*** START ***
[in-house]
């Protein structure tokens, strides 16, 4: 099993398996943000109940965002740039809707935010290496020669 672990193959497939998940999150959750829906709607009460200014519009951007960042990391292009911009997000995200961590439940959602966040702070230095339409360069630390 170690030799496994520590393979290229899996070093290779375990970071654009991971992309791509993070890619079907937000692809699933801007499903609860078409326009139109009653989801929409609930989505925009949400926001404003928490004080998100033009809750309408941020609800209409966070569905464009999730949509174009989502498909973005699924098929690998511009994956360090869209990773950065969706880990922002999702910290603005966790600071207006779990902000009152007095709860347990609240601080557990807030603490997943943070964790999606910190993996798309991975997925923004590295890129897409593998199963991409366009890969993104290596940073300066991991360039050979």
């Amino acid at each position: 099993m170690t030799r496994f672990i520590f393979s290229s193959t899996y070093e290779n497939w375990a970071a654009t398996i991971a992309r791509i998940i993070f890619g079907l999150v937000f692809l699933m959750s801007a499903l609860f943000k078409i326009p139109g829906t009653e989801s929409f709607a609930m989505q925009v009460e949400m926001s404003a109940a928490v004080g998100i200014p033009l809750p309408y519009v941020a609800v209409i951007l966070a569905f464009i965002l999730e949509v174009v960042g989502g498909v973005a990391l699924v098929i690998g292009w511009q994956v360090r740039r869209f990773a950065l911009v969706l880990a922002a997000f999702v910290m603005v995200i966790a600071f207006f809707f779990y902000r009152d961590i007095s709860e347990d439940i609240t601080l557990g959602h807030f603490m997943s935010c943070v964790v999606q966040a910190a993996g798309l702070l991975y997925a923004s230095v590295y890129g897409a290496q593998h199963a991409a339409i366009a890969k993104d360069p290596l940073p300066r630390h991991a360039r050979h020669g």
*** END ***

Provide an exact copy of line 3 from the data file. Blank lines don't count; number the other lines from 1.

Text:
């Amino acid at each position: 099993m170690t030799r496994f672990i520590f393979s290229s193959t899996y070093e290779n497939w375990a970071a654009t398996i991971a992309r791509i998940i993070f890619g079907l999150v937000f692809l699933m959750s801007a499903l609860f943000k078409i326009p139109g829906t009653e989801s929409f709607a609930m989505q925009v009460e949400m926001s404003a109940a928490v004080g998100i200014p033009l809750p309408y519009v941020a609800v209409i951007l966070a569905f464009i965002l999730e949509v174009v960042g989502g498909v973005a990391l699924v098929i690998g292009w511009q994956v360090r740039r869209f990773a950065l911009v969706l880990a922002a997000f999702v910290m603005v995200i966790a600071f207006f809707f779990y902000r009152d961590i007095s709860e347990d439940i609240t601080l557990g959602h807030f603490m997943s935010c943070v964790v999606q966040a910190a993996g798309l702070l991975y997925a923004s230095v590295y890129g897409a290496q593998h199963a991409a339409i366009a890969k993104d360069p290596l940073p300066r630390h991991a360039r050979h020669g």